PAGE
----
The next two chapters are concerned with the use of ICT to support professional practice/field education in social work education and also highlight the importance of community for successful learning online.

In Chapter VIII Marion Brown reviews the use of online technologies in the national online field education seminar program of the Dalhousie University School of Social Work in Nova Scotia in Canada. The chapter explores how knowledge, skills, abilities, and attitudes of student practitioners are developed in this national online program. This includes consideration of critical reflection processes, the content in the field education courses, expanded contextual analysis and online seminars. A framework of critical success factors is presented highlighting the significance of social networks and sense of community. The importance of active engagement by both students and teachers is stressed, for the deep learning and critical reflection required of social work field education to occur.

Chapter IX by Linette Hawkins from RMIT University in Australia and Supriya Patanayak from India considers the increasing reliance upon ICT to support international field education placements. They share their experiences supporting social work students from Australia on international placements in India. ICT is acknowledged as an important tool for students on placement whether local or global, albeit ancillary to the core nature of field education comprising “real life” as distinct from “virtual” field practice. They consider the on-call/on-site supervisory presence as a critical component of field practicum.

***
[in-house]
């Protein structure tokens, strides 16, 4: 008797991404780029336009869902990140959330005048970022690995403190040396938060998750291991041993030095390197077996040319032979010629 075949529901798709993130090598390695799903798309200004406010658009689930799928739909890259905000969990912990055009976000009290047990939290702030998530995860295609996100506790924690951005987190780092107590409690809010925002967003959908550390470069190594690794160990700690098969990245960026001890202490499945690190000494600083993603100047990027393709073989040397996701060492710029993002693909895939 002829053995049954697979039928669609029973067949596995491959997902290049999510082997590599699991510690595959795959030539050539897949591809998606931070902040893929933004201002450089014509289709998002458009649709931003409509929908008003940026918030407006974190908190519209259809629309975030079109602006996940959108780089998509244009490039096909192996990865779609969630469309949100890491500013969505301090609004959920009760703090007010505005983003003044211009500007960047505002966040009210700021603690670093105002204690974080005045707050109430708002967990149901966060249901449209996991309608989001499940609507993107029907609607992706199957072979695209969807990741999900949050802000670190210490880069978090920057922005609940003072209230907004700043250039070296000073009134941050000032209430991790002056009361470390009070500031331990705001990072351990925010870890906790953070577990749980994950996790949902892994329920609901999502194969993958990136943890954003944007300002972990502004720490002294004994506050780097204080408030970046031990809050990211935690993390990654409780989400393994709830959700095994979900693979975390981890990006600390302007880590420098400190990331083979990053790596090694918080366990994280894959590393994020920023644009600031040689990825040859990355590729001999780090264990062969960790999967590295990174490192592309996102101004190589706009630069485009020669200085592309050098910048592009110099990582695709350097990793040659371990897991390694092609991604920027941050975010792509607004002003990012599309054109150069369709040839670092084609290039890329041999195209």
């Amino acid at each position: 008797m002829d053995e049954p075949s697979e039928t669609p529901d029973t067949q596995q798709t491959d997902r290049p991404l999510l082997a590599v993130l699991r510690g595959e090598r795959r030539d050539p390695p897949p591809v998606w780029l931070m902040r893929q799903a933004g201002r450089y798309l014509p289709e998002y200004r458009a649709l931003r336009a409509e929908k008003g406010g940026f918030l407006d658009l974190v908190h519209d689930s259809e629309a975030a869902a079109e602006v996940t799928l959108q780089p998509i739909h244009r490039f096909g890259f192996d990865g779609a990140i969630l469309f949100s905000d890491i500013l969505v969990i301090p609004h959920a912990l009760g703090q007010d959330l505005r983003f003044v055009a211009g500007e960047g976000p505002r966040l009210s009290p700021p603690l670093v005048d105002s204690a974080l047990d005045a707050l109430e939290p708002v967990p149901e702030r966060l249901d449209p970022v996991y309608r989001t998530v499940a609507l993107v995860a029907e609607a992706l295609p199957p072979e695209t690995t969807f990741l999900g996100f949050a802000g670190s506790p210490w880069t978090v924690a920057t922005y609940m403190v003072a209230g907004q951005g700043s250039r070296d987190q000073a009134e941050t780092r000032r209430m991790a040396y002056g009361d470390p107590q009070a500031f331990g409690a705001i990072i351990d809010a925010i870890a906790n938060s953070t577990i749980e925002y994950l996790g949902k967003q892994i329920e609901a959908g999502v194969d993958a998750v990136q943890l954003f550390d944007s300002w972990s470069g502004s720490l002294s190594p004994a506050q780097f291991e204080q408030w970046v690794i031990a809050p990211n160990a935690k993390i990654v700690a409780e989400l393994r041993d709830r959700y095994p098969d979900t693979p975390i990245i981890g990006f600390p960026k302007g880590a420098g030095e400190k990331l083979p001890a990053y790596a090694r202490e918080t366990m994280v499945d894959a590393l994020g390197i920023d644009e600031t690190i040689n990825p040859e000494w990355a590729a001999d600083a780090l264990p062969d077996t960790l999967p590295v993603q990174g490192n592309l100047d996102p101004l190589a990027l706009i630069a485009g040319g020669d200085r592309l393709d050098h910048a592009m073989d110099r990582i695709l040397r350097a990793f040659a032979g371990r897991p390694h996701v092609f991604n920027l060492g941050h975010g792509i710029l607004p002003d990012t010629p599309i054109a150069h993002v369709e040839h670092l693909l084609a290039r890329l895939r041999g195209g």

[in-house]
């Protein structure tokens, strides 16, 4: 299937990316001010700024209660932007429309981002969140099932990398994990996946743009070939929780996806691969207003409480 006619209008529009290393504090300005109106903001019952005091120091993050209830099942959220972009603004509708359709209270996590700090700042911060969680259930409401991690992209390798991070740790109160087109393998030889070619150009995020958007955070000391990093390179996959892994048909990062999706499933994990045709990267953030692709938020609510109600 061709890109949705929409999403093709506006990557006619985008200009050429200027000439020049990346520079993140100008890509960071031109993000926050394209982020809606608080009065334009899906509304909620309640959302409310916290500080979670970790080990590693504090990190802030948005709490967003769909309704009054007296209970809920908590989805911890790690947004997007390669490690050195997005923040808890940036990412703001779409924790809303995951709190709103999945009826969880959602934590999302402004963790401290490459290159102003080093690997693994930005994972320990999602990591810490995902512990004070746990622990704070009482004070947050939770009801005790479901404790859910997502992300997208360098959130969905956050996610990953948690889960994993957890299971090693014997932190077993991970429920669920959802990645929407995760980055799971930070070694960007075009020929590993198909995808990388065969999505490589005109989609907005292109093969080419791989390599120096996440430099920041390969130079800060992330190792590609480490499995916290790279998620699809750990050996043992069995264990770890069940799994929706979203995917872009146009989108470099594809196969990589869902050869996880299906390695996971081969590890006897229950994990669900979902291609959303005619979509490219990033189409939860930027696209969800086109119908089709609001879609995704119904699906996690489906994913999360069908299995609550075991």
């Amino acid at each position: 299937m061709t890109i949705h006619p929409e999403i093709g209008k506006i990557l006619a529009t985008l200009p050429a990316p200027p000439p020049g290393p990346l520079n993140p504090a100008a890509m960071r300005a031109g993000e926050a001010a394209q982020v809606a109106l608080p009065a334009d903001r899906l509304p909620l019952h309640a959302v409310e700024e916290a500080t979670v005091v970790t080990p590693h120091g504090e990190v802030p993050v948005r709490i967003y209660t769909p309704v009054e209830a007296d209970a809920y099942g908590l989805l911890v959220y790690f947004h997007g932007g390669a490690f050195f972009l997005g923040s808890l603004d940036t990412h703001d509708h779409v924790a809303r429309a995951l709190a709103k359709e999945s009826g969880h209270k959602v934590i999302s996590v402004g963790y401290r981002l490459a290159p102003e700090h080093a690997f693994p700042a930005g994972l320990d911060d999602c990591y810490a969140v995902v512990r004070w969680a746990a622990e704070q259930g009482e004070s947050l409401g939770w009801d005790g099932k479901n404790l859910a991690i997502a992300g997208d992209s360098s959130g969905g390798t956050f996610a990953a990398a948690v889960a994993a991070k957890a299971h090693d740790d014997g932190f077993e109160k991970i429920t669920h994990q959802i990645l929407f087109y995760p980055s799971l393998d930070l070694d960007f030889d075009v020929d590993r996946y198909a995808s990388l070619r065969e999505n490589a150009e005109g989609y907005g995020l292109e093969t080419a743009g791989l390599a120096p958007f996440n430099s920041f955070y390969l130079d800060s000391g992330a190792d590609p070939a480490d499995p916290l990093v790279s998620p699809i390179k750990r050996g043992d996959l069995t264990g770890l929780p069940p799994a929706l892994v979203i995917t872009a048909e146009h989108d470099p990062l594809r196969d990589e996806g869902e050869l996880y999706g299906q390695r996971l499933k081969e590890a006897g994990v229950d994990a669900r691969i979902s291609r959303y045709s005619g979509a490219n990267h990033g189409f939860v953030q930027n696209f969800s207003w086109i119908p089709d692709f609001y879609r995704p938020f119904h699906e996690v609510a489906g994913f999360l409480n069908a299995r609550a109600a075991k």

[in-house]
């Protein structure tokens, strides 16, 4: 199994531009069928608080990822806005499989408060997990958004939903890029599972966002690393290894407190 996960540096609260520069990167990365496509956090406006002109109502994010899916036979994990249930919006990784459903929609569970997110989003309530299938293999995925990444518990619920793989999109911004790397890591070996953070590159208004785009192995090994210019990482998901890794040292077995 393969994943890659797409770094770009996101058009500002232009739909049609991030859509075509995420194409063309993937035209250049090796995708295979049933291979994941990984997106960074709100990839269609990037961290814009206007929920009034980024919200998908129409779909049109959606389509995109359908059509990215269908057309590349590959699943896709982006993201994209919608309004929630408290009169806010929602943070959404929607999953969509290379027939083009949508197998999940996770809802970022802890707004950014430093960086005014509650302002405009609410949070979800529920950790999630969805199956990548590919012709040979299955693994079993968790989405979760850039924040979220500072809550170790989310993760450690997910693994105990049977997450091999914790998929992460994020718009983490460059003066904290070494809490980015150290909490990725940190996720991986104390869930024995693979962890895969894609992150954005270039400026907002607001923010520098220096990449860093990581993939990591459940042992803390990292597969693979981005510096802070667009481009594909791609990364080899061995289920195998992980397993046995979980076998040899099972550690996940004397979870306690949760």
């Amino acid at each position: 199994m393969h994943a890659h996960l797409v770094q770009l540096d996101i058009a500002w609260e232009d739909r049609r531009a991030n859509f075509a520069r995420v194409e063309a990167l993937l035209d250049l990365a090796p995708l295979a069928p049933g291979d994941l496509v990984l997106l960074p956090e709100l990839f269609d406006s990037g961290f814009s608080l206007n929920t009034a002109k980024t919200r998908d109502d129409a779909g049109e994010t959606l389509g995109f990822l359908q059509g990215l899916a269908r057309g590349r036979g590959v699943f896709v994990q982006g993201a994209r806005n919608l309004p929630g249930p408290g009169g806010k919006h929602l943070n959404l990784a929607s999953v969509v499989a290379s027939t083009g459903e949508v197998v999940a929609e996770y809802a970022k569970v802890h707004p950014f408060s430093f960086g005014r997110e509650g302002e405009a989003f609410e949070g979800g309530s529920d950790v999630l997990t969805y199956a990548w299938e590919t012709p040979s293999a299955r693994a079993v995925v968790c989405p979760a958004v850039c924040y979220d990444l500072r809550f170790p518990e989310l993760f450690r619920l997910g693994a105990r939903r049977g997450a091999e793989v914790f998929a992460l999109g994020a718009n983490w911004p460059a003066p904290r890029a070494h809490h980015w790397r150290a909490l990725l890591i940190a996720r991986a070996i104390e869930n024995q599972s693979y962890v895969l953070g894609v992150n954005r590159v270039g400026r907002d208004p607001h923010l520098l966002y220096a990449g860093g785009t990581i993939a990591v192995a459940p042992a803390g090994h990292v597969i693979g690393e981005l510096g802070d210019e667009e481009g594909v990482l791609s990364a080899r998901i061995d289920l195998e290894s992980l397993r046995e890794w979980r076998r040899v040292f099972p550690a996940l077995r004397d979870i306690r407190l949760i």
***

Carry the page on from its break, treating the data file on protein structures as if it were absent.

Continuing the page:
The second section of this book examines the use of ICT tools in the delivery of human services with case studies provided to demonstrate the application of these.

The first chapter in this section, Chapter X by Jennifer Martin from RMIT University in Australia, introduces a design process for developing useful information communication technologies for the human services. Central to successful design is an in-depth knowledge and understanding of user needs and requirements. The stages involved in the design process are presented in this chapter and include: user and task analysis, persona and scenario development and the establishment of measurable usability goals. A case study illustrates the application of this design process to develop a web enabled Electronic Work Requirement Awareness Program (e-WRAP) for people recovering from mental illness seeking employment. The author urges social workers to use these new technologies to improve service provision and enhance quality of life without compromising ethical standards of practice; particularly in relation to client confidentiality, privacy and self-determination.